c05uf002II. Medical Management

Most dentists will encounter CRF with more frequency in their patient population, but a general understanding of ARF is necessary for dentists who may be consulted to examine or treat a hospitalized patient undergoing treatment for ARF.

Identification

The National Kidney Foundation (NKF) defines CRF as either kidney damage for ≥3 months or a GFR of <60 mL/min/1.73 m2 for ≥3 months. CRF follows a predictable course and is categorized based on clinical and laboratory findings.3


NKF definition of chronic kidney disease
Kidney damage for ≥3 months, as defined by structural or functional abnormalities of the kidney, with or without decreased GFR, manifested by either
  • pathological abnormalities or
  • markers of kidney damage, including abnormalities in the composition of the blood or urine or abnormalities in imaging tests
or
GFR <60 mL/min/1.73 m2 for ≥3 months, with or without kidney damage.
Key: NKF, National Kidney Foundation; GFR, glomerular filtration rate.
Source: National Kidney Foundation. Am J Kidney Dis 2002;39(Suppl. 1):S1–S266.

Medical History

In 2002, the Kidney Disease Outcome Quality Initiative (K/DOQI) of the NKF published clinical guidelines and a classification system for chronic kidney disease (CKD).3–5 Staging of the disease is based on the level of kidney function, regardless of the underlying etiology or disease process, and allows dentists and physicians to discuss kidney disease with more clarity than ever before. This also allows patients the opportunity to take greater control of their disease and understand their own progression when the classification is based on their GFR.3 See Table 5.1.

Table 5.1. NKF Classification of Chronic Kidney Disease and Clinical Features

Adapted from the National Kidney Foundation. Am J Kidney Dis 2002;39(Suppl. 1):S1–S266.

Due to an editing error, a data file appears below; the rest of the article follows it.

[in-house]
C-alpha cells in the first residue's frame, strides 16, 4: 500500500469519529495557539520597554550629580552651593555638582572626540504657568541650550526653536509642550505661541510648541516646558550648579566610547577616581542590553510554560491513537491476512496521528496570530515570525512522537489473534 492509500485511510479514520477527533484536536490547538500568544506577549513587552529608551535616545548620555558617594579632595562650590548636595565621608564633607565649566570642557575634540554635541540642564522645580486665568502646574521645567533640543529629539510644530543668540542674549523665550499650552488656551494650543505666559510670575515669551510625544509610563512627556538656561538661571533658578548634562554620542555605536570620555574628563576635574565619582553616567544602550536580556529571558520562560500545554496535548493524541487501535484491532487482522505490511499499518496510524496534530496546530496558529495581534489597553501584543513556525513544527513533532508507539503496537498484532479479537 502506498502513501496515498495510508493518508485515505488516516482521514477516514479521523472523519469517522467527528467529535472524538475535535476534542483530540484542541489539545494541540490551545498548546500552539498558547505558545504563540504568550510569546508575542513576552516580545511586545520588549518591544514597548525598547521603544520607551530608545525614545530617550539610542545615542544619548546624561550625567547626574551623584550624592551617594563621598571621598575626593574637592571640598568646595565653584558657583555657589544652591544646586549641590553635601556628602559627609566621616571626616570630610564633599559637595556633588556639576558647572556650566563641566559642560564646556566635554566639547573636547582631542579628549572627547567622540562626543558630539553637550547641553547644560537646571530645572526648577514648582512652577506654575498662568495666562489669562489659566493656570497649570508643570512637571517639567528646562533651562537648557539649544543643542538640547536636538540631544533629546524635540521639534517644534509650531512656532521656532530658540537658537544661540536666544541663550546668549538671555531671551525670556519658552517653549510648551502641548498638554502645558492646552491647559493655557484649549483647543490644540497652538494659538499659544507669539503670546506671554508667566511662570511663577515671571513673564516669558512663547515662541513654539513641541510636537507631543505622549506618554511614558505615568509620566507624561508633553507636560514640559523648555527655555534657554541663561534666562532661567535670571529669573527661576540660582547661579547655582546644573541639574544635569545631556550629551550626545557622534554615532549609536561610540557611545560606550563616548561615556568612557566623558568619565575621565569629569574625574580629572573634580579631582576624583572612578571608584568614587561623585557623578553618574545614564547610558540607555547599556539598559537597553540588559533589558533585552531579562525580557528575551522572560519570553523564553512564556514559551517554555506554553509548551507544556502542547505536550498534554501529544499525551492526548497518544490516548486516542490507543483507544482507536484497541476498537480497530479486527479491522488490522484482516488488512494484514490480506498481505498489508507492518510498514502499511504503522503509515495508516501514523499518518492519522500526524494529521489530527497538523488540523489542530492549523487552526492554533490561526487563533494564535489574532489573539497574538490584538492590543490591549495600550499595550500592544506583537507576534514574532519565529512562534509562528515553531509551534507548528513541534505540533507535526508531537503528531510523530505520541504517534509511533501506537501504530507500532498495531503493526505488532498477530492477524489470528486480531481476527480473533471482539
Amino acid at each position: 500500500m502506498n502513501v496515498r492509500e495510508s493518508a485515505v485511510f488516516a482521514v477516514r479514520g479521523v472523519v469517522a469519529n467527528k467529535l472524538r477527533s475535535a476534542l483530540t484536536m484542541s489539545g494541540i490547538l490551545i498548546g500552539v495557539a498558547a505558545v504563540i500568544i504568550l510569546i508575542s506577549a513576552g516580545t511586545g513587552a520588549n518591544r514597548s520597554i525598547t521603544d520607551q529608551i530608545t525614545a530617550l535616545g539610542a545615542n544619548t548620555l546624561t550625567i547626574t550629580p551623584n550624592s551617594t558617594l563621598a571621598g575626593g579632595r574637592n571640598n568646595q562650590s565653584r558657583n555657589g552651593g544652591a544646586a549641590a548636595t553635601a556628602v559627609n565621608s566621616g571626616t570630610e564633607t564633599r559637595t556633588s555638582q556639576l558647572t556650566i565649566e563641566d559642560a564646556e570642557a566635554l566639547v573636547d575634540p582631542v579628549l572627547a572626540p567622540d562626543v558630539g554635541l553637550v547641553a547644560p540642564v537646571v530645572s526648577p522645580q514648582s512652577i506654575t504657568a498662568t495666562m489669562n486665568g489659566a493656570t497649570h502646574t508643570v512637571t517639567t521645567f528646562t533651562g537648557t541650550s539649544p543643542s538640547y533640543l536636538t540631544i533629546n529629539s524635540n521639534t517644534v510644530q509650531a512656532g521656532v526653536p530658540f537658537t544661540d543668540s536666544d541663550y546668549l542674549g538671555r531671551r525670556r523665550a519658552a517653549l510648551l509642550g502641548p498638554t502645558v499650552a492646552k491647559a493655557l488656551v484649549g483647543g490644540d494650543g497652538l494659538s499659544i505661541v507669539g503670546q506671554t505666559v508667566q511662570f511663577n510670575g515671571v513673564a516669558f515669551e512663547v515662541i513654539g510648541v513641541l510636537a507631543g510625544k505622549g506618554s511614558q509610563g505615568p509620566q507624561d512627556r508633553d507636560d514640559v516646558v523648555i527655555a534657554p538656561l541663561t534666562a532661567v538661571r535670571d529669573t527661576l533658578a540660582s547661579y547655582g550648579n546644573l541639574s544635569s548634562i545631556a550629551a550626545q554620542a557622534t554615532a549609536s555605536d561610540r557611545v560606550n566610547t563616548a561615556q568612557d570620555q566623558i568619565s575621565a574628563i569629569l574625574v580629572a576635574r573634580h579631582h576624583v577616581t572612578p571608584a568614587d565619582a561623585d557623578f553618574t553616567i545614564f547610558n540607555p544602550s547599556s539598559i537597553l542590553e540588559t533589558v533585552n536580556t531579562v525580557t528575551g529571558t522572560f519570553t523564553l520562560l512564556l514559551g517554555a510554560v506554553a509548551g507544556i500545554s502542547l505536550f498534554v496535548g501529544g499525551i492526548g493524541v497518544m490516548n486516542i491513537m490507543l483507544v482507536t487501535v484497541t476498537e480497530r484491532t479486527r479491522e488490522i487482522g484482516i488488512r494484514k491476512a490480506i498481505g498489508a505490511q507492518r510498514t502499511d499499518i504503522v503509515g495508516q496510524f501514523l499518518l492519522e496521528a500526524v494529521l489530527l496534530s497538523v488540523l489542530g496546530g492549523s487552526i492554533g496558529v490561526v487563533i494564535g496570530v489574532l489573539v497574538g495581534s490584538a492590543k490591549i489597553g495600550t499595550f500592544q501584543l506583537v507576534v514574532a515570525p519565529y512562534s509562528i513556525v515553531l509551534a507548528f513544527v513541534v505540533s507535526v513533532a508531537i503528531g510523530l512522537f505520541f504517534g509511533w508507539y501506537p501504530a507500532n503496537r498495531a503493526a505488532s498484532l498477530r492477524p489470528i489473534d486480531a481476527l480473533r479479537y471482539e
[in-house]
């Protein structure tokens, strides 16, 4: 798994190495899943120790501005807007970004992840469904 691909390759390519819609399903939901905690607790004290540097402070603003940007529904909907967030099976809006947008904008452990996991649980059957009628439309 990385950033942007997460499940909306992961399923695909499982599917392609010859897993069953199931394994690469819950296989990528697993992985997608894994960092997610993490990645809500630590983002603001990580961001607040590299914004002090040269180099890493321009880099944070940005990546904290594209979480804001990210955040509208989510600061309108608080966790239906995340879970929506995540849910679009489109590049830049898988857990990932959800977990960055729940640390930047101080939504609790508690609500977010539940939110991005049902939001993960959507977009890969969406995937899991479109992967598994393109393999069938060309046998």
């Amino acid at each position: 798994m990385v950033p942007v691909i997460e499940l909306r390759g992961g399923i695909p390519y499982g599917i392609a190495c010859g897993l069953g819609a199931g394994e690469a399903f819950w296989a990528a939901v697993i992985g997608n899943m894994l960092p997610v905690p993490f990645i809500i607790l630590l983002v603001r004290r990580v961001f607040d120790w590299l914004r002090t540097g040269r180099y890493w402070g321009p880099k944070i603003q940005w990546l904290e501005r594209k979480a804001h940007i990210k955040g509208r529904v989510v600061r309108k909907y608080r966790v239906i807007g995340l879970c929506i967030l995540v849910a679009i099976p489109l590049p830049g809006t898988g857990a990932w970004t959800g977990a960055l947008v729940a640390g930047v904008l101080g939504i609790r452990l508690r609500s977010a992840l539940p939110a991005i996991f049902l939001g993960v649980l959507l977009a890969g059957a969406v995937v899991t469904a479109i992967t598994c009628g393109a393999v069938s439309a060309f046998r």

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a For stages 1 and 2, kidney damage was estimated by a ratio of greater than 17 mg of albumin to 1 g of creatinine in men or greater than 25 mg of albumin to 1 g of creatinine in women on two untimed (spot) urine tests.

b Prevalence age ≥20 for stages 1 through 4 are based on data obtained from the Third National Health and Nutrition Examination Survey (1988–1994) (Sources: Jones CA et al. Am J Kidney Dis 1988;32(6):992–9; for stage 5, from the U.S. Renal Data Survey, NIDDK, 1998).

c Includes actions from preceding stages.

d Prevalence of persons at increased risk for CKD has not been estimated accurately.

NKF, National Kidney Foundation; GFR, glomerular filtration rate; CVD, cardiovascular disease; HTN, hypertension; DM, diabetes mellitus; RBCs, red blood cells; WBCs, white blood cells.

CKD, chronic kidney disease; defined as either kidney damage or a GFR <60 mL per minute per 1.73 m2 for ≥3 months. Kidney damage is defined as pathological abnormalities or markers of damage, including abnormalities in blood or urine tests or imaging studies.

Patients with CKD require a complete medical evaluation to determine the specific type of kidney disease (diagnosis), comorbid conditions, severity of the disease (based on level of kidney function), risk for further loss of kidney function, and development of complications, either directly related to the loss of kidney function or from systemic organ involvement. K/DOQI also published guidelines for risk factors for CKD, treatment guidelines, and disease outcomes.2,6–8 Many of the susceptibility, initiation, progression, and end-stage factors can be determined through a thorough medical history and physical exam. Certain clinical and sociodemographic factors that have been implicated in the development and progression of CKD can be elicited during routine health-care visits. If these factors are present, further medical testing for the presence of albuminuria or diminished GFR should be performed.1

Physical Examination

Clinical manifestations of kidney disease and of uremia (excessive urea and other nitrogen compounds in the blood due to loss of kidney function) include nocturia, fatigue, altered mental status, peripheral neuropathy, nausea, vomiting, anorexia, and pruritis. Other common findings are hypertension, fluid and electrolyte abnormalities, anemia, and osteodystrophy. It is important to note that uremia is a serious medical syndrome, due in part to the various systemic complications that can develop. For example, uremic patients can have qualitative platelet abnormalities, may develop pericarditis, become encephalopathic with mental status changes, have immune suppression, and can develop a dermatological condition known as “uremic frost.”9,10 Many dentists may never encounter a patient with uremic syndrome since most patients with kidney failure undergo dialysis, prior to such manifestations.

Laboratory Testing

Some general guidelines for medical assessment of the patient with kidney disease are listed below11,12: